Sunday, March 2, 2008


America is a curious place. It is the world's largest, most developed market. No other country provides access to so many people with cash to buy your particular product.

Americans have traded their way to pre-eminence in purchasing. If you want something in the United States, someone will sell it to you. It's easy to slip here from truism to fallacy by assuming that because everything is available, everything is readily available. For example, although Americans have access to a huge variety of cheese, 90% of the cheese that is sold will be either American, Swiss or if you want something exotic, Monterey Jack.

However, New York is something a bit special. It seems that if you cram eight million Americans together tightly enough and sprinkle enough money around, they will open up shops selling everything. I work in Midtown Manhattan which is all office blocks. The ground floor of every office block and skyscraper is let to stores and sandwich bars. Even with two sandwich bars on every block, that's still a lot of shops. So after a bit of wandering, I have now discovered Murray's Cheese Shop. There is a market in Grand Central Terminal and in that market is a cheese stall that sells Cheddar, Stilton, Double Gloucestor, Wensleydale, Shropshire Blue, Lancashire and that is just the English cheese. They also have lots of French and Italian and other European cheeses. And they have as much again of American cheese with names like Black River Blue, Sartori Stravecchio and Pleasant Ridge Reserve.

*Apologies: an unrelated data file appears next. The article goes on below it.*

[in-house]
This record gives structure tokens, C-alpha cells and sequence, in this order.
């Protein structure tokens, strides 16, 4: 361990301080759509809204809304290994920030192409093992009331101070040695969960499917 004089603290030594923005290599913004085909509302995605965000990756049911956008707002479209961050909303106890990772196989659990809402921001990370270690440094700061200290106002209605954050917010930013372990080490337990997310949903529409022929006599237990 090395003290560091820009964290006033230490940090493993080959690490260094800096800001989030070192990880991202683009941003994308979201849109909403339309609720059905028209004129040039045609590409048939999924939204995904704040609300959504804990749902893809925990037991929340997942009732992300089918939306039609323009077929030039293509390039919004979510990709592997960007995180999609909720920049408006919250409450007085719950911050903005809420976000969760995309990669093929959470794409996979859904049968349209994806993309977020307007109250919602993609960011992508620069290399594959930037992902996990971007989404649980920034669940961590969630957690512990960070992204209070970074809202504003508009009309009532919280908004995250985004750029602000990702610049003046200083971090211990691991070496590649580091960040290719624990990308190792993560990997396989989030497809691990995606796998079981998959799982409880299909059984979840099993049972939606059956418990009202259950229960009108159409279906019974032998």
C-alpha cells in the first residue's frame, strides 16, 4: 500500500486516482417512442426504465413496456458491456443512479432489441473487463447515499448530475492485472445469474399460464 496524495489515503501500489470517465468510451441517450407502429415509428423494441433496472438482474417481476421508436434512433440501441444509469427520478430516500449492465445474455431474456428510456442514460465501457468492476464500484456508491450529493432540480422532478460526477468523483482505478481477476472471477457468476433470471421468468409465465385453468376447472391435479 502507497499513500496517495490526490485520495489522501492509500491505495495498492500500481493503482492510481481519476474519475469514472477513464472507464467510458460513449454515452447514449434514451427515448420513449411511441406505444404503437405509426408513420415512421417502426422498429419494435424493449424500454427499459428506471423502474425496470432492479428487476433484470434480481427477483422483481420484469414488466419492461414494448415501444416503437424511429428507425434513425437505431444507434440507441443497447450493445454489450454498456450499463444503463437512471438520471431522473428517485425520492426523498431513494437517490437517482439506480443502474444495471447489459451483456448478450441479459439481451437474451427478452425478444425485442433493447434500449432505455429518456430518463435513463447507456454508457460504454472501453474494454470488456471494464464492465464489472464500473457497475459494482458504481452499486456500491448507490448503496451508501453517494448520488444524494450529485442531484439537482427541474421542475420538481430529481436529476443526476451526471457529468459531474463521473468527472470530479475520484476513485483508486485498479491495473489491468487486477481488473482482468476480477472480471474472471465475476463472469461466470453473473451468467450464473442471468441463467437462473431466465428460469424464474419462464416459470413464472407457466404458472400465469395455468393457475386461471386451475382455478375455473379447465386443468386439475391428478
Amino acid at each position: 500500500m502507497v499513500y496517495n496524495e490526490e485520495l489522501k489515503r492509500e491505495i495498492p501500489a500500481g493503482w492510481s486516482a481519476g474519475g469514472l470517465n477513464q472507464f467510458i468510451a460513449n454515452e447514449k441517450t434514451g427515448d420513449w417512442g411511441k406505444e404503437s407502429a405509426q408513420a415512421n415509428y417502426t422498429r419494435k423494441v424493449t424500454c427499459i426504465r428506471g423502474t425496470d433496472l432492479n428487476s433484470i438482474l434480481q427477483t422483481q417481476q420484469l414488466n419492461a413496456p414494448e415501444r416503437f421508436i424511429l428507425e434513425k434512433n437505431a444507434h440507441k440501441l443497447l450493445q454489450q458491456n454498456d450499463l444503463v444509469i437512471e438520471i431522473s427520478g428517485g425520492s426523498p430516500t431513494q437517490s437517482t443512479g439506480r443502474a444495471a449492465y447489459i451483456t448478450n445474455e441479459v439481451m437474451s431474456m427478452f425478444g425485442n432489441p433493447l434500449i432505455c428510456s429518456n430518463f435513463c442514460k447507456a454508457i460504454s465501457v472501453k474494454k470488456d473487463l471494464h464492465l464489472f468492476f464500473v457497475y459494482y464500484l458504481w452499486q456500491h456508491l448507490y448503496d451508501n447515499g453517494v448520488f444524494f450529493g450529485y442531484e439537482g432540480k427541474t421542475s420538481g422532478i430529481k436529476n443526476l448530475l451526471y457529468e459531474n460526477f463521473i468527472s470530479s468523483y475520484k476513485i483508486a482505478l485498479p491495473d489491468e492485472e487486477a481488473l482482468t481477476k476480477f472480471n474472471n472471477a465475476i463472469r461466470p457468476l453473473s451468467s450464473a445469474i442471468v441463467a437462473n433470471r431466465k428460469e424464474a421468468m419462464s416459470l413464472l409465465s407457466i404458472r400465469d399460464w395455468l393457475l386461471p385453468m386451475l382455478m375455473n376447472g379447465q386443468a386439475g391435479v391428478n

If you take a wander to their web-site you will see that alongside Cheese of the Month (March is Formaggio di Fossa) and the monthly basket of cheese you can have delivered, they also have a university of Cheese. You can enroll in courses and attend lectures on the making and tasting of cheese. I may be feeling a little light-headed after a large portion of Shropshire Blue, but at the moment spending a few days of vacation at cheese school sounds like a fun idea.

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